I don’t believe for a minute that any museum would even consider accepting a master painting without provenance and/or testing, but what do I know about museums? Aside from that, this was the kind of entertaining tale I’ve come to expect from Elkins. I like Norgren as a character, and find the artistic background interesting and edifying. Elkins tells a good story, and creates a good set of supporting characters. His stories fall somewhere between cozy and hard-edged, and while I don’t think anyone would call them memorable, they provide an enjoyable read.

— Reprinted from Ah Sweet Mysteries #7, May 1993.


      The Chris Norgren series —

1. A Deceptive Clarity (1987)
2. A Glancing Light (1991)
3. Old Scores (1993)

REVIEWED BY BARRY GARDNER:


B. J. OLIPHANT – Death and the Delinquent. Shirley McClintock #4. Fawcett, paperback original, 1993.

   I like Sheri Tepper whatever name she writes under. At least I think I do; I haven’t read any of her A. J. Orde books, though I’ve got one waiting. I do like the Shirley McClintock series a lot and think they’re good enough for hard covers.

   Shirley and her foreman/companion vacationing in the mountains of New Mexico after the traumatic events in the last book with her daughter Allison and Allison’s schoolmate April. April isn’t working out too well. She’s nosy, neurotic, and thoroughly obnoxious, and Shirley has decided to send her home when a sharpshooter wounds Shirley’s mule and kills April. Accident? Hard to see how it could be.

   Some strange items are found in April’s belongings, and then a newborn is stolen from a hospital nursery. Of course it all fits together but Shirley-on-crutches is damned if she sees how.

   Tepper/Oliphant/Orde’s strength has always been her characters, whether they’re cat-like aliens or independent Colorado ranch ladies. Shirley McClintock is one of the stronger and more realistic, and an altogether appealing heroine. I haven’t found anything to dislike in this series. The writing is good, the characterization excellent, and the plots haven’t strained my credulity. All of the regulars have become real people, and I look forward to seeing more of them.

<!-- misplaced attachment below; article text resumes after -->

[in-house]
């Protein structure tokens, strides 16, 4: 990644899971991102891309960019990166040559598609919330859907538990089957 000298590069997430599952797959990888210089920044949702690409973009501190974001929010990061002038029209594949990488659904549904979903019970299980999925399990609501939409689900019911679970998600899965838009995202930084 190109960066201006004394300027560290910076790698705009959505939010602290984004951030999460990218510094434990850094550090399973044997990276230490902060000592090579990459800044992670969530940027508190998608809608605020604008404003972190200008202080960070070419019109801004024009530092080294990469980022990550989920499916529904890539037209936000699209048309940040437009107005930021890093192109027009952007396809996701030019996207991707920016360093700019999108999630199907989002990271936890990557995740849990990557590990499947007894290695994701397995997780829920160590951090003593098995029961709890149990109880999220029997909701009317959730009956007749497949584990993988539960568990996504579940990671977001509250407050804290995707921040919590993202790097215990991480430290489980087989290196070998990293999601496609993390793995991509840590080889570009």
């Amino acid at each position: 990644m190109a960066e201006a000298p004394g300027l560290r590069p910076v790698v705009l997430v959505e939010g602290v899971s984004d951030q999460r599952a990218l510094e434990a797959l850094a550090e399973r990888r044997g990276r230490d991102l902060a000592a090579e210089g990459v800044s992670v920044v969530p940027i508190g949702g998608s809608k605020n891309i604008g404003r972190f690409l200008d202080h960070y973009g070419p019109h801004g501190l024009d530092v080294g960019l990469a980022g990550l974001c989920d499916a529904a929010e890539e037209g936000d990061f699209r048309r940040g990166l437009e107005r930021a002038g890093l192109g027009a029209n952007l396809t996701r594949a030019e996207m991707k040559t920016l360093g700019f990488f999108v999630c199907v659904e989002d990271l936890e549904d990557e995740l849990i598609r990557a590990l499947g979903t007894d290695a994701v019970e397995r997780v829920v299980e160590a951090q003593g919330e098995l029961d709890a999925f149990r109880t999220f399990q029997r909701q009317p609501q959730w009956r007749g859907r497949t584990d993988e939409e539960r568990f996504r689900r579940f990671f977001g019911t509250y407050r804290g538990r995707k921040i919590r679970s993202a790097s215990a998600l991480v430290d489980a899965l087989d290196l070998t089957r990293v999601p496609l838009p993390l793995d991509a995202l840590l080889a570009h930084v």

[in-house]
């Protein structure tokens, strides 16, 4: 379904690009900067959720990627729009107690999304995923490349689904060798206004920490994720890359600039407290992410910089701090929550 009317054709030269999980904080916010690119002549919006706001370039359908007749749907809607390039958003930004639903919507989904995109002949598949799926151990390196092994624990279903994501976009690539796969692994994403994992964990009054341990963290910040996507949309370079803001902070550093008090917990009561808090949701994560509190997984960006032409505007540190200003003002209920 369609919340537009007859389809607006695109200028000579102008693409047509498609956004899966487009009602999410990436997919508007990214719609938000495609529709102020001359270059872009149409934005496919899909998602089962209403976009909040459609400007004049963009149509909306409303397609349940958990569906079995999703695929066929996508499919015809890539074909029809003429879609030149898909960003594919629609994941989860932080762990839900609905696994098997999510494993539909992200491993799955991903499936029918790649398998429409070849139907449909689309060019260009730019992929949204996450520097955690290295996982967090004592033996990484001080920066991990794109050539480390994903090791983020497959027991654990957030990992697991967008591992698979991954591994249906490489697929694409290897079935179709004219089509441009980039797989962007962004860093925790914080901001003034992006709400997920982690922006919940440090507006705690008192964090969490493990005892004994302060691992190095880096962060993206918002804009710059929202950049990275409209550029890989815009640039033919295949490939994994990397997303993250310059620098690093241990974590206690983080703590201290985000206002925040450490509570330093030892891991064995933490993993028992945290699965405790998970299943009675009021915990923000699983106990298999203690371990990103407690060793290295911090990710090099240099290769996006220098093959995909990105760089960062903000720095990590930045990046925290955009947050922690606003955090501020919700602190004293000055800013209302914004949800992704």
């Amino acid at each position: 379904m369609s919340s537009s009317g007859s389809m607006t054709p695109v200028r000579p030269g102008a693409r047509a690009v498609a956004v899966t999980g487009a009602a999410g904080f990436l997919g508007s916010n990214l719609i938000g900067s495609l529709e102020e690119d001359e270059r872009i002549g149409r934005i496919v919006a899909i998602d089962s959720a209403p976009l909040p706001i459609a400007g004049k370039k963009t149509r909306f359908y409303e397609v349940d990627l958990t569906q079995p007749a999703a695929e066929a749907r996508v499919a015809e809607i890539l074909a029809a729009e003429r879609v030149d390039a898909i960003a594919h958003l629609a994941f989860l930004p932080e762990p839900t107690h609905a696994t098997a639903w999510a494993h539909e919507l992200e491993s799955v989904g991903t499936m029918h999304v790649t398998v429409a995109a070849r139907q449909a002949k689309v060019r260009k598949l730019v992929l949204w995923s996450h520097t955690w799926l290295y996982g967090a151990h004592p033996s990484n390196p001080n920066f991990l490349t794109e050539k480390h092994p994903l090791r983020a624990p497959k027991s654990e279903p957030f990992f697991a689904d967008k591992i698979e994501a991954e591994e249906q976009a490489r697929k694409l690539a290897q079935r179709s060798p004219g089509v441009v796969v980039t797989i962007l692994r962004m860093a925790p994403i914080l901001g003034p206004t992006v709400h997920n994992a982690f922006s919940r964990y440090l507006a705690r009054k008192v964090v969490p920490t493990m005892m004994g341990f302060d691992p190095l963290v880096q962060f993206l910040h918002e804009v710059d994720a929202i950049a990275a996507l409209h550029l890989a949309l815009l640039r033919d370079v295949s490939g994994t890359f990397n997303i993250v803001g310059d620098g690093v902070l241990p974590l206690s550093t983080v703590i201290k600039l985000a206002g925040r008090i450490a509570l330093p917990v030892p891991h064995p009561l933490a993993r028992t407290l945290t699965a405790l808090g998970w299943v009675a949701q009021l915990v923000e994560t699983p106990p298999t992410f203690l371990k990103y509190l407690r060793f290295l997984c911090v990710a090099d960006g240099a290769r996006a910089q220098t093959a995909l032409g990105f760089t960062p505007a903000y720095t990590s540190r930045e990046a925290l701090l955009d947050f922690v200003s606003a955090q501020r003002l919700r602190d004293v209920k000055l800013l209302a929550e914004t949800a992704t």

— Reprinted from Ah Sweet Mysteries #7, May 1993.

       The Shirley McClintock series —

Dead in the Scrub. Gold Medal, 1990.

The Unexpected Corpse. Gold Medal, 1990.
Deservedly Dead. Gold Medal, 1992.
Death and the Delinquent. Gold Medal, 1993.
Death Served Up Cold. Gold Medal, 1994.
A Ceremonial Death. Gold Medal, 1996.
Here’s to the Newly Dead. Gold Medal.

   Sheri S. Tepper also wrote six mysteries as A. J. Orde, the leading character in these being Jason Lynx, an antiques dealer based in Denver CO. Under her own name, however, she was far better known as a writer of science fiction and fantasy, as you can see from her bibliography here. She died last month, on October 22, 2016, at the age of 87.

JOANNE DOBSON – The Maltese Manuscript. Poisoned Pen Press, hardcover, 2003; softcover, 2006. ibooks, mass market paperback, May 2004.

   I haven’t been reading the recent crop of cozy mysteries very much any more. They’ve become too soft and fluffy for me. Too much giddy character interplay, too much emphasis on hobbies, quilting or cooking, and worst of all, too little puzzle or mystery. They’re meant for female readers who can’t get enough of them, not for men who want hardboiled PI stories or old folks like me who want real detective work and/or surprise twists in their tales. So I pass them by, and have been for quite a while.